Seventh post from Jackie & Alfie, NYC 2019

On Saturday 1st June (how time flies!) Debbie, Genia and I went to Harlem for a community celebration. involving music and different stalls.


On the way there, we stopped off at a famous Harlem bakery that Genia says makes the very best Rugelach – a famous New York pastry. Here is a sample US recipe:


The Park Rangers told us that Alexander Hamilton’s former home ‘Hamilton Grange’ was just around the corner: on West 141st Street between Convent and St Nicholas avenue, so we went to visit.


Alexander Hamilton is very much in vogue because of the sell-out Broadway musical. In the days that he lived there, Harlem was in the countryside and a wonderful and safe respite from downtown manhattan and the cholera etc.


Alexander Hamilton and his family moved in to the house in 1802 and in those days it took 90 minutes by carriage to commute to downtown.


The house is lovely, as are the gardens around it, but there is a massive ugly building that overshadows it – I could imagine how beautiful it would have been in his day. There was a lot of information about him and his life. I learnt subsequently that he was killed in “Weehawken” – I am fascinated by the name because of mine. “Weehawken” is actually an Indian name that means ‘cliffs that rise like trees’.

Tiffany had a spare ticket for a play “Breaking the Shakespeare Code”. It takes place over the course of sixteen years in a rehearsal room on the campus of a small women’s college in Massachusetts. Curt was played by Tim Weinert and Anna by Miranda Jonte, a friend of Tiffany.
These off-Broadway plays can be hidden gems, as in this case. Experiencing the way these two actors played their roles confirms how I would never have the talent to be a successful actor! After the play, I asked Miranda if she lost several pounds at every performance – she said it was probable that she did! Curt was very handsome and has appeared in Chicago.
The New York Public Theatre was just opposite. I popped in while we waited for our ride to arrive. Four of us rode uptown for $26. We drove up 3rd Avenue, which is not a street I normally frequent. I love to see parts of New York that I have never visited. Every time I come here there are new experiences and new things to discover.
On the Sunday, I caught the 11.30 ferry to Staten Island, being picked up by Rudy who drove me to the Tibetan Museum on Lighthouse Avenue where I enjoyed a takeaway curry before giving a talk to 18 people on how Mindfulness and Meditation can help with challenging thoughts, leading them in meditation and selling some of my books. I absolutely love my trips to the Tibetan Museum. It is such a treat to be invited to speak there. The dragon flies were having over the large pond but we didn’t have sight of the massive turtle that lives in there!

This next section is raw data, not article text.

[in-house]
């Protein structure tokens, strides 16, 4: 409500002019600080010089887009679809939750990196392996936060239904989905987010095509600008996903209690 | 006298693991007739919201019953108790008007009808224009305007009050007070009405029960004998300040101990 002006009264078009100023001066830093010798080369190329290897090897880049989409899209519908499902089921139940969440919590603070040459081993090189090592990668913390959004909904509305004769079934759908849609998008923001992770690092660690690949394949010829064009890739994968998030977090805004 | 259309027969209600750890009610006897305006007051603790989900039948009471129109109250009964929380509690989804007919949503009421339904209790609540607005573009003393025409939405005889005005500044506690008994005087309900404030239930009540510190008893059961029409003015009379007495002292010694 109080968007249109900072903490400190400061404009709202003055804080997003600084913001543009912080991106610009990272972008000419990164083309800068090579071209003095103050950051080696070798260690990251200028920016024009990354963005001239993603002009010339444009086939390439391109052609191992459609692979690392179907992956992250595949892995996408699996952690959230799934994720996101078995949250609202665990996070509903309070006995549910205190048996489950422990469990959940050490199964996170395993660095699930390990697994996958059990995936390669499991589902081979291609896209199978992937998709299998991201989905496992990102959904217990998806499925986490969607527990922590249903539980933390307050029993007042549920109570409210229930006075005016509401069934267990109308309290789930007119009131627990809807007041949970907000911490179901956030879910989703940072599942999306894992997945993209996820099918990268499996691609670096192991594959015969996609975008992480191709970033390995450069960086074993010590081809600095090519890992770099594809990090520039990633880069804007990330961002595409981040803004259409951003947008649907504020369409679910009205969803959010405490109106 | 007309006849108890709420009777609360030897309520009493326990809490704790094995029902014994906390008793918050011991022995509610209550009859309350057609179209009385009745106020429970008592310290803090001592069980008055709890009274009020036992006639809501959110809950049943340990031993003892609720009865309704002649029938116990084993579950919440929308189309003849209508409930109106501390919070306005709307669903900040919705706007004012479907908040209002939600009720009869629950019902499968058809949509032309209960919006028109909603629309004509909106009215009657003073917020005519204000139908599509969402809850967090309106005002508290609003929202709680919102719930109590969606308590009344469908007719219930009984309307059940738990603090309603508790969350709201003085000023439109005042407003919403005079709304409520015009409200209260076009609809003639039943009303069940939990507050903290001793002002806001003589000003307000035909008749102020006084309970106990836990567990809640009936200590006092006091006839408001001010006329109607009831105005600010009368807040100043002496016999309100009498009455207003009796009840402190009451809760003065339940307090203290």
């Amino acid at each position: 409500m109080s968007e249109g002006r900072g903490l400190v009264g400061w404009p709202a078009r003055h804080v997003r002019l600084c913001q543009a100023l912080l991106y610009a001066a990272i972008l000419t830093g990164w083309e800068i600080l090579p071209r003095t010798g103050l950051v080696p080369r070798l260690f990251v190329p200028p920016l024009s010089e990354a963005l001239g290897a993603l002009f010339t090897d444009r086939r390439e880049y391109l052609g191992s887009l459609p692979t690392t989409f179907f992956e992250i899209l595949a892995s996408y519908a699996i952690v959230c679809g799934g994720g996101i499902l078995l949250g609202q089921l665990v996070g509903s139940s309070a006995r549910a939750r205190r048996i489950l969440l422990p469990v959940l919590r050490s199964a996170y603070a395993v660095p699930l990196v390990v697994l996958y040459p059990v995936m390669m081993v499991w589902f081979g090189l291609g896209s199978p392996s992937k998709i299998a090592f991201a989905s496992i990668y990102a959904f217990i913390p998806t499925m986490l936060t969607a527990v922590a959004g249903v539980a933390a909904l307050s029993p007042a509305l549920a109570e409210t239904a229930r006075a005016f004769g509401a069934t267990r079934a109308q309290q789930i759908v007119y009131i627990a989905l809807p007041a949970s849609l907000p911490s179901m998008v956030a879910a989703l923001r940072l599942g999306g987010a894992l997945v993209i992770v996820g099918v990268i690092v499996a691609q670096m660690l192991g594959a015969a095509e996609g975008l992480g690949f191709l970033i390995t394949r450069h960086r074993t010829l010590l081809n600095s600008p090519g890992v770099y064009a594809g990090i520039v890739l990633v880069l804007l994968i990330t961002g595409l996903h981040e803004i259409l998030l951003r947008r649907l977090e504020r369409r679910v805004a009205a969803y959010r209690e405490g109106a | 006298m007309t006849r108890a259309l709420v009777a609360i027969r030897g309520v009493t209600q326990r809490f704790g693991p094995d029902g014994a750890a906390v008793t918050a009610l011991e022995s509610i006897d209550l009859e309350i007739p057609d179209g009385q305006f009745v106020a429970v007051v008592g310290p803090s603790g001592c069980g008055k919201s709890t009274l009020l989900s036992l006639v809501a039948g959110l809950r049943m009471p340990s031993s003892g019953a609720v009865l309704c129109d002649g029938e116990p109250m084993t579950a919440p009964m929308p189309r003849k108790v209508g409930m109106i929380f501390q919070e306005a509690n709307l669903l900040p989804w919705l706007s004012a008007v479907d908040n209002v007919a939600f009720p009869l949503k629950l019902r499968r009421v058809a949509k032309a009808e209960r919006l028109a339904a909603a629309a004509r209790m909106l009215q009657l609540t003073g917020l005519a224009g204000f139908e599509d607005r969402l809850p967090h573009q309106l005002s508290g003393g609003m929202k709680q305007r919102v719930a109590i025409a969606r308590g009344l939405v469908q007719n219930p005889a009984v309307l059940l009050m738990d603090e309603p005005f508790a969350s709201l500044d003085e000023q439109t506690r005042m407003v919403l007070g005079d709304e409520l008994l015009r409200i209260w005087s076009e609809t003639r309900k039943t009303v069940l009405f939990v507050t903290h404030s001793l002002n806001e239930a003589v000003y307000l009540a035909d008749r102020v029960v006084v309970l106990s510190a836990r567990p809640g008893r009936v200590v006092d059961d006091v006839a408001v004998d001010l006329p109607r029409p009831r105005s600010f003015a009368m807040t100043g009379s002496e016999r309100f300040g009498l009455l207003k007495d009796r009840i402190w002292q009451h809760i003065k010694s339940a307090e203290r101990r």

After my talk, Meg (the Director), Rudy and I sat and chatted over tea and cookies, relaxing in the warm air, before Rudy dropped me off to catch the 5.30 ferry just before the rain came down. When I arrived at Debbie’s I realised that it hadn’t rained up at 116th at all. Later on, however, there were loud thunderstorms that alarmed poor Alfie, who hates them.
Monday 3 June dawned very sunny and warm. After breakfast, Alfie and I dropped down to 34th Street on the subway and then to 42nd Street as I once again tried to work out how to get the coach to Newark. The answer is that my usual habit of taking the train back to Newark Airport appears to be the best answer. To get to Port Authority bus station is just too complicated – too many stairs. And yet, Alfie and I always get the coach from the airport as that appears to be the most straightforward. We get dropped in the street rather than a bus station, though.
After lunch I took the subway and bus to the Bronx. I was invited to teach the teachers at PS114 – Louis Torres School – where Caroline looks after welfare. I don’t often go to mid-Bronx (this is by the Yankee Stadium) and it is quite a different world from the area of Columbia University where Debbie lives, being mainly full of people from all over Africa, and Hispanics from all over Central and South America.
I discussed this with Caroline as at the school (up to 12 year olds) I did not see one white child. Caroline said there was just one, who came from Tennessee and moved to the area. His sister had already left the school and he was leaving the school at the end of the academic year. She emphasised that New York is very segregated.
The teachers that I taught Mindfulness to (around 50 of them) were one third white. They were receptive to the teaching and many seemed to resonate with the discussion about stress and how Mindfulness can help.
Afterwards, Caroline and I took the bus back and talked to the bus driver whose approach to work was definitely quite zen – the buses were not running well because of the traffic  and he as just going with the flow. He has worked for 21 years on the buses and has another 5 to go before he can retire. Getting stressed about the traffic in NYC would indeed appear to be a waste of time! I definitely could not do his job.
In the evening, Debbie and I went to Adam Clayton Powell Boulevard in Harlem for a play by David Stallings. “Leonora” with 5 actors and a narrator, set in Colonial Jamaica in 1951 after Hurricane Charlie, about a Jamaican woman marrying a white banker, and trying to fit in with his culture.
Although it was late when we returned, I took Alfie and went down to Christopher Street Station, walking along Christopher Street to just before Pier 45 on the Hudson to “Weehawken” street. I simply had to see the street and take pictures! Weehawken town is in New Jersey.